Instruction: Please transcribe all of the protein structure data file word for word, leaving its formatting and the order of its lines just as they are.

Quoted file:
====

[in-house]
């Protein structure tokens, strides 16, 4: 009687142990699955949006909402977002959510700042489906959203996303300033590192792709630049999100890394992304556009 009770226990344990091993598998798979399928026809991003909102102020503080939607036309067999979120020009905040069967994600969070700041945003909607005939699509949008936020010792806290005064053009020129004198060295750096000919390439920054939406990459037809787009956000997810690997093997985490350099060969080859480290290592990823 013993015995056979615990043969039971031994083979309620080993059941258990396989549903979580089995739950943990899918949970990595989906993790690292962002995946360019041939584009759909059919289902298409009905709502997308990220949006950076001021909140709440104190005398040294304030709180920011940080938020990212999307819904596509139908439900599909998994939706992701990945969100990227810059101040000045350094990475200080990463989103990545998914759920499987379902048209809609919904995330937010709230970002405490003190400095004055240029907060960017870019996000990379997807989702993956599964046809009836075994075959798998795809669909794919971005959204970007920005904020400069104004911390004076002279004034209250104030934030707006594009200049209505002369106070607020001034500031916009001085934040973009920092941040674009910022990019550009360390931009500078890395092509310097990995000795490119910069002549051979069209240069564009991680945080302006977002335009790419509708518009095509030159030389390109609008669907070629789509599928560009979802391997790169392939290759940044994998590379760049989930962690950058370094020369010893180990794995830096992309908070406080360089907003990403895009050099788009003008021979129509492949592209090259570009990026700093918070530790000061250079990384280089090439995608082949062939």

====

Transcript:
[in-house]
């Protein structure tokens, strides 16, 4: 009687142990699955949006909402977002959510700042489906959203996303300033590192792709630049999100890394992304556009 009770226990344990091993598998798979399928026809991003909102102020503080939607036309067999979120020009905040069967994600969070700041945003909607005939699509949008936020010792806290005064053009020129004198060295750096000919390439920054939406990459037809787009956000997810690997093997985490350099060969080859480290290592990823 013993015995056979615990043969039971031994083979309620080993059941258990396989549903979580089995739950943990899918949970990595989906993790690292962002995946360019041939584009759909059919289902298409009905709502997308990220949006950076001021909140709440104190005398040294304030709180920011940080938020990212999307819904596509139908439900599909998994939706992701990945969100990227810059101040000045350094990475200080990463989103990545998914759920499987379902048209809609919904995330937010709230970002405490003190400095004055240029907060960017870019996000990379997807989702993956599964046809009836075994075959798998795809669909794919971005959204970007920005904020400069104004911390004076002279004034209250104030934030707006594009200049209505002369106070607020001034500031916009001085934040973009920092941040674009910022990019550009360390931009500078890395092509310097990995000795490119910069002549051979069209240069564009991680945080302006977002335009790419509708518009095509030159030389390109609008669907070629789509599928560009979802391997790169392939290759940044994998590379760049989930962690950058370094020369010893180990794995830096992309908070406080360089907003990403895009050099788009003008021979129509492949592209090259570009990026700093918070530790000061250079990384280089090439995608082949062939």